WASHINGTON, Dec. 1 (UPI) -- President-elect Barack Obama has chosen a highly experienced, pragmatic A-team to run U.S. national security during his administration. He appears to have opted for forceful, passionate individuals who can be expected to clash on some key issues. The talent level looks high. But the dangers of serious collisions between key individuals on major policy issues down the road are already clear.
Sen. Hillary Clinton, D-N.Y., is expected to spearhead the team as the next secretary of state, and here both the strengths and potential dangers of Obama's choice are clear. Clinton echoes another senator from New York and front-runner for his party's presidential nomination, Republican William Seward, who unexpectedly lost his chance for the presidency to upstart, inexperienced newcomer Abraham Lincoln in 1860.
Like Seward, Clinton will bring forcefulness, confidence and immense experience to her new job. But also like Seward, she may prove to be hard-charging and reckless, running the risk of clashes with both her president and the other heavy hitter in the new Cabinet, Robert Gates, who is expected to stay on, at least for a few months, as secretary of defense. Obama's choice as deputy secretary of defense will be closely scrutinized, as he or she will be expected to be Gates' eventual successor. The current front-runner for the position is Richard Danzig, the highly experienced former secretary of the Navy under President Bill Clinton.
The key domestic security appointments are expected to be Eric Holder as attorney general and Arizona Gov. Janet Napolitano as secretary for homeland security.
Holder will take over a massive, long-established and relatively smoothly running bureaucracy where morale has collapsed over the past eight years. His top priority will be to close down the detention center for captured terror suspects at Guantanamo Bay and impose patterns of transparency, responsibility and due process on the wide-ranging network of secret prisons and detention facilities around the world that the Bush administration developed to fight the war on terror.
Napolitano, if appointed, will take over an alphabet-soup chaotic mess of agencies that a Republican Congress thoughtlessly and ineptly piled together that has never been run by anyone with any real executive experience, which she already has in spades. She's the perfect choice for the job. But it is going to be one of the messiest, hardest, most thankless jobs in the U.S. government.
Susan Rice, who was assistant secretary of state for African affairs in the first Clinton administration, will become U.S. ambassador to the United Nations, a post that Obama wants to raise to Cabinet-level status. She enjoys close personal ties to both the president-elect and Hillary Clinton, the expected secretary of state. She will spearhead the human-rights side of their agenda, and two of her priority goals will be ending the two bloodiest conflicts and human-rights nightmares in the world today -- the continuing genocide in Darfur and the unending carnage in the Democratic Republic of the Congo that has cost at least 10 million lives over the past decade.
On these issues, Rice will find herself working closely with Gates at the Pentagon and the officers in AFRICOM -- the new Africa Command. But she may be stymied by the dramatically increased level of Chinese influence, financial support, diplomatic clout and direct military aid to the nations of Africa that did not exist when she ran African affairs at the State Department in the early 1990s.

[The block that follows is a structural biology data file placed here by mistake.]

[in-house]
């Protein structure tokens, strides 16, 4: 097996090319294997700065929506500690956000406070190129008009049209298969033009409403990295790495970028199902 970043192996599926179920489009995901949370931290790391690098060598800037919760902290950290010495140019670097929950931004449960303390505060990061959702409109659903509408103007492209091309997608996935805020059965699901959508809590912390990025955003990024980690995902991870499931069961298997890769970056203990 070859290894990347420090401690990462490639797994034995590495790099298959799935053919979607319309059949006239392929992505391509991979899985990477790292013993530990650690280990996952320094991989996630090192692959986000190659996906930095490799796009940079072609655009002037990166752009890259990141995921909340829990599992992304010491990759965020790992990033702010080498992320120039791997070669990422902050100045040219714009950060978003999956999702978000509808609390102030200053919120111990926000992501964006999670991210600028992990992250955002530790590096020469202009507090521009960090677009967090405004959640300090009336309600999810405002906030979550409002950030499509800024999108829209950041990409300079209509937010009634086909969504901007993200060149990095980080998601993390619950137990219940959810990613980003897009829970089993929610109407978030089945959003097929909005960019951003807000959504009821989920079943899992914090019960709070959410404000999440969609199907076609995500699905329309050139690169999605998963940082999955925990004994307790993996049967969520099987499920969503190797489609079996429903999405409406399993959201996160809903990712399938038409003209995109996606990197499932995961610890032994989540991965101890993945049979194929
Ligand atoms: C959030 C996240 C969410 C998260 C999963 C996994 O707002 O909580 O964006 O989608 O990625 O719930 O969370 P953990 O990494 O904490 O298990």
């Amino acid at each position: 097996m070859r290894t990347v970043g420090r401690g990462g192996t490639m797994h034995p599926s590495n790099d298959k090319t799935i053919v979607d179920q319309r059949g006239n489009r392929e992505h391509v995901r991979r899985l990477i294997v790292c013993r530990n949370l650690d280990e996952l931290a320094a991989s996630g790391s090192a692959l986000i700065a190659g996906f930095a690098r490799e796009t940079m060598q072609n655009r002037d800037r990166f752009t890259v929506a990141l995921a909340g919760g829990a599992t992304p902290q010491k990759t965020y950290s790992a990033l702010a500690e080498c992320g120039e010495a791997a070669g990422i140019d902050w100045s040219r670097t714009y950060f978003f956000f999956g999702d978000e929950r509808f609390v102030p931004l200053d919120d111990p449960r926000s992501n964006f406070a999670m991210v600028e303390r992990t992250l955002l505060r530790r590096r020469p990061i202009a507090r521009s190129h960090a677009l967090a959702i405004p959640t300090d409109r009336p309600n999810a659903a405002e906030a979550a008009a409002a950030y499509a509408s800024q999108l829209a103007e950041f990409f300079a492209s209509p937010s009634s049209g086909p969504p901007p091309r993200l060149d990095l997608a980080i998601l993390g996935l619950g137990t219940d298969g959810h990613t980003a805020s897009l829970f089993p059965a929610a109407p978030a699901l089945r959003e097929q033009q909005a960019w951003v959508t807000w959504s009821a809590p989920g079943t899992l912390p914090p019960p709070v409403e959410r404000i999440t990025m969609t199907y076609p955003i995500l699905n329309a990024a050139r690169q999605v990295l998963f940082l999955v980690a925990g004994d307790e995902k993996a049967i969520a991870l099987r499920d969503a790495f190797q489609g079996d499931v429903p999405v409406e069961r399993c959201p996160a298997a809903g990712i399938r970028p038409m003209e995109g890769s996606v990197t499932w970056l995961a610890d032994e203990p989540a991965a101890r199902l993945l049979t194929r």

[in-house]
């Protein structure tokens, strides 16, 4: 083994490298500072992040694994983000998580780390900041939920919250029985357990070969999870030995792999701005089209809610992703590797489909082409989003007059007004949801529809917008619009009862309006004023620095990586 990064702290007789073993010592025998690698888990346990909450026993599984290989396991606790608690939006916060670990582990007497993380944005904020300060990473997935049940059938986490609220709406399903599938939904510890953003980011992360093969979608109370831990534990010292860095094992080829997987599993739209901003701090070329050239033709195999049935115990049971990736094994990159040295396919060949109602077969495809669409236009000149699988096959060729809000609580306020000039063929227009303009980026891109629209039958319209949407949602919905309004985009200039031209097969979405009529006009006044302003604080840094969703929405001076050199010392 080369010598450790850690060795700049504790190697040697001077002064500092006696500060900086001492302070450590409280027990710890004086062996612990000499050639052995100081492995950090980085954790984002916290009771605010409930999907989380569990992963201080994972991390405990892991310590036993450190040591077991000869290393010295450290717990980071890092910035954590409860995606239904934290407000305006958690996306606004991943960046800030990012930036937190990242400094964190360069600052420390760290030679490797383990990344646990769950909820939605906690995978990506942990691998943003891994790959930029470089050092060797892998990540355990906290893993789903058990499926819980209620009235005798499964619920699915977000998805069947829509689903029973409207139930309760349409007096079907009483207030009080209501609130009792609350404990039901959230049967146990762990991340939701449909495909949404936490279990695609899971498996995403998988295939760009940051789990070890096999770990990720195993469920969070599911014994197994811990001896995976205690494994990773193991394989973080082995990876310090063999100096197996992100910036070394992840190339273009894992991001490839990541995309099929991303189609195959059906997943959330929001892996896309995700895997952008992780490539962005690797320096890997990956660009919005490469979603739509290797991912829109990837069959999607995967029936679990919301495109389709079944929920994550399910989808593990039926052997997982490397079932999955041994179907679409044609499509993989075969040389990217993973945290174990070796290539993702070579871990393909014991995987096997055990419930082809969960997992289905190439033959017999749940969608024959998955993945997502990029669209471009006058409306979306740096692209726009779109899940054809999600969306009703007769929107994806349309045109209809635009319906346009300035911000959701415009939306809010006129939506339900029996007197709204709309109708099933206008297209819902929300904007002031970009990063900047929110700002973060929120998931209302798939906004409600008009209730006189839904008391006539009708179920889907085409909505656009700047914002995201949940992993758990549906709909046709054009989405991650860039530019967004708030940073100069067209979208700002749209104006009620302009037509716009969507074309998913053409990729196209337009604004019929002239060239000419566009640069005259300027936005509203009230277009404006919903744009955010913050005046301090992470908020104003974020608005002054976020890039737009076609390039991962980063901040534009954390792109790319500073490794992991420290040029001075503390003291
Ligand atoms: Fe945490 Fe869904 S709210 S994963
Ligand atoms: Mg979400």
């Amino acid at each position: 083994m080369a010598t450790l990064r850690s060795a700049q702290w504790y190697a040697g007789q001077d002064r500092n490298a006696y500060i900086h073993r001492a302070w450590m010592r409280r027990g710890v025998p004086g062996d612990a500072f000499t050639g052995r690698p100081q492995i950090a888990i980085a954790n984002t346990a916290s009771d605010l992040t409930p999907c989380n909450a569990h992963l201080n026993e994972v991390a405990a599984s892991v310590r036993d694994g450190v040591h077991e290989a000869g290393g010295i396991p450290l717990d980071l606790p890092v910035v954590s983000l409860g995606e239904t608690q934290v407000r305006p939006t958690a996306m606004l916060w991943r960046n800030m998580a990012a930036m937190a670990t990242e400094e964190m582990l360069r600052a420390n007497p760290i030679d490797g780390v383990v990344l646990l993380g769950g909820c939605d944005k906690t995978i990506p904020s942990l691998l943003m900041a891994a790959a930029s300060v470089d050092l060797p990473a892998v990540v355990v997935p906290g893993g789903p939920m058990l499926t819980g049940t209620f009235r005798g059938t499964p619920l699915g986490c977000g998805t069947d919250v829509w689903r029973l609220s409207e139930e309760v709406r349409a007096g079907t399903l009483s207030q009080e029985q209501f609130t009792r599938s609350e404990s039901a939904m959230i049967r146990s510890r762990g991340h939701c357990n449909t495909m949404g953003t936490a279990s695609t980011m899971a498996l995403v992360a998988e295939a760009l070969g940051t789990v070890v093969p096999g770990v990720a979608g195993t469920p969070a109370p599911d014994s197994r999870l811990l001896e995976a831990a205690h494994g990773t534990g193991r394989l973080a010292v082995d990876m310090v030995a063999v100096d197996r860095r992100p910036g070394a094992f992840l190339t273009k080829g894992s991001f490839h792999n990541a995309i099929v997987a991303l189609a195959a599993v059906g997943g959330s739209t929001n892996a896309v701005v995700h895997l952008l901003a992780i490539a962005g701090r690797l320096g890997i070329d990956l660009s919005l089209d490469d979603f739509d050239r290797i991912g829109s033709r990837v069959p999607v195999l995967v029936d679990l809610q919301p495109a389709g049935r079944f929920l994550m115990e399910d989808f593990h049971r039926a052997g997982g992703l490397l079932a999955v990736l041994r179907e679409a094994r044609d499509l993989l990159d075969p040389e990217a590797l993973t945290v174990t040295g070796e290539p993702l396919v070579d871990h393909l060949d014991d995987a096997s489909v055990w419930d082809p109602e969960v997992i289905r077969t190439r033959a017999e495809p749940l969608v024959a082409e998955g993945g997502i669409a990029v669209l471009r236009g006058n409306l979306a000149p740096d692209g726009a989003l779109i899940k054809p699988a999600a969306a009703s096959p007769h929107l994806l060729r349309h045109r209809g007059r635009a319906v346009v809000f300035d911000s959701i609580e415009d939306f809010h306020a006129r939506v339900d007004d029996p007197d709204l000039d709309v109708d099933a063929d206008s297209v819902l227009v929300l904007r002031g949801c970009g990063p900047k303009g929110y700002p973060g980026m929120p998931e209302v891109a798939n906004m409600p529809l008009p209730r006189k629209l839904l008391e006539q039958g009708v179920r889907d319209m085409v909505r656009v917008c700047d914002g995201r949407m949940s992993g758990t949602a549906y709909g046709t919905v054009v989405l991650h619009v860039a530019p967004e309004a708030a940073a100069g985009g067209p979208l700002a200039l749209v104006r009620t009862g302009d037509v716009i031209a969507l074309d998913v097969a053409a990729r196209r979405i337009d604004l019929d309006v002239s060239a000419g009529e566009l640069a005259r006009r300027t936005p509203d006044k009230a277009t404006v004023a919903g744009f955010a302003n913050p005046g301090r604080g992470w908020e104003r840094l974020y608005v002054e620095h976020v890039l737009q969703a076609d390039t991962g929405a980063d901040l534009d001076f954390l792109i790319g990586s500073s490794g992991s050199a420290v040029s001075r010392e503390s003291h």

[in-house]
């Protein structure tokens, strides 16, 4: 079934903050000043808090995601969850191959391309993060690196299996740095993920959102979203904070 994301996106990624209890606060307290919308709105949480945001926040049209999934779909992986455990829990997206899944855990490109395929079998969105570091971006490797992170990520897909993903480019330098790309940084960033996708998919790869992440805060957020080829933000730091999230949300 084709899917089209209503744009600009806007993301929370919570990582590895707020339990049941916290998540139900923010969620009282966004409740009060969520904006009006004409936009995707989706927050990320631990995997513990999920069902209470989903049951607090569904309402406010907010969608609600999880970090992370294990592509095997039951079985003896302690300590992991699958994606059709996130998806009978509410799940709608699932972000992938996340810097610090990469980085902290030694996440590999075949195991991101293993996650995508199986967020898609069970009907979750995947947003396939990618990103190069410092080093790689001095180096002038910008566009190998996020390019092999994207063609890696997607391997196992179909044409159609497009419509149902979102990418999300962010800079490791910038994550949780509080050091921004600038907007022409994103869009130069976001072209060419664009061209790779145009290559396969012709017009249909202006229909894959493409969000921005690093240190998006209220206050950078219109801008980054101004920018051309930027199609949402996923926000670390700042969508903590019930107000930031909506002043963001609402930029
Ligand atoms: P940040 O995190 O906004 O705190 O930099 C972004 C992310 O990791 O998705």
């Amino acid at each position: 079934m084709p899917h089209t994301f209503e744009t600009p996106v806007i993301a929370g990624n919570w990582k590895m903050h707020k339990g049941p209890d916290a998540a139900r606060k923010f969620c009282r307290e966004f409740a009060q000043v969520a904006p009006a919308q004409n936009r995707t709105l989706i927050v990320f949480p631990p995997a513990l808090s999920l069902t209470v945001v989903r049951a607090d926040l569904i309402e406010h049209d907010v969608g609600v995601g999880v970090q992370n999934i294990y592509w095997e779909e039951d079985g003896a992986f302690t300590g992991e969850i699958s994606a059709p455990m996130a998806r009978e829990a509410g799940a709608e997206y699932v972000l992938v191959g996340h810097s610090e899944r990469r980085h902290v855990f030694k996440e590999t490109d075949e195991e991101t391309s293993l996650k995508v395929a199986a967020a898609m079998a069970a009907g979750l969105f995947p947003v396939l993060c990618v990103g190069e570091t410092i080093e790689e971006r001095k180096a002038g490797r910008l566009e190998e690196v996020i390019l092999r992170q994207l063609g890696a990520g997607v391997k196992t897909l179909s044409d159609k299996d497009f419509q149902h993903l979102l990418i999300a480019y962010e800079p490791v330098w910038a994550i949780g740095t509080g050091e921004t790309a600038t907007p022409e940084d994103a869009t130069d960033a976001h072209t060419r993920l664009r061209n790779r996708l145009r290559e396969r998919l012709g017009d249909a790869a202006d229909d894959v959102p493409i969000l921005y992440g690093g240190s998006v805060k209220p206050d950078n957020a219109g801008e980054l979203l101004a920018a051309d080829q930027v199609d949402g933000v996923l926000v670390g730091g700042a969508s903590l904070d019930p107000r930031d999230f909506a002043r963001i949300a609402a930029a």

Four-star Gen. James L. Jones, the former commander of the U.S. Marine Corps and former supreme allied commander Europe, is expected to be Obama's choice as national security adviser. He is likely to be far more cautious about advocating the use of U.S. armed forces around the world, including to alleviate appalling human-rights excesses such as in Darfur or Congo. And this may lead him into significant clashes with Clinton at State and Rice at the United Nations. But he looks likely to work well with Gates and his successor in the Office of the Secretary of Defense.
Expect Adm. Michael Mullen, the current chairman of the Joint Chiefs, to stay on in his post. As with Gates, he brings cautious, responsible pragmatism, widespread respect throughout the U.S. defense establishment and a crucial degree of institutional experience and continuity to his post. The Washington Post reported Monday that Obama has already met with Mullen and that the admiral was "very positive" about his impression of the president-elect.
Mullen brings another, almost entirely overlooked qualification to his post: He has established a strong working relationship with his opposite number in Moscow, Chief of the Russian General Staff four-star Gen. Nikolai Makarov. The two men met most recently in Helsinki on Oct. 21 in a largely successful effort to manage growing U.S.-Russian tensions following the Russian invasion of Georgia in the Caucasus in August.
Obama, Clinton and Gates see eye-to-eye on rebuilding U.S. relations with the Kremlin but also in trying to rein in Moscow from any new potentially aggressive moves. Mullen brings exactly the right mindset and recent experience to help them in those areas.
Obama's panel of anticipated selections for his top national security team therefore looks likely to elicit the same across-the-board responses of welcome and praise as his top economic appointments did, and for the same reasons: They will be seen as pragmatic, centrist and immensely experienced.
But this does not mean Obama has thrown his election campaign message of change overboard. It simply means he has chosen the most formidable team he can put together to make those changes successful. Whether he will succeed, given the complexities, dangers and unexpected surprises lurking ahead in a rapidly changing world, is another story.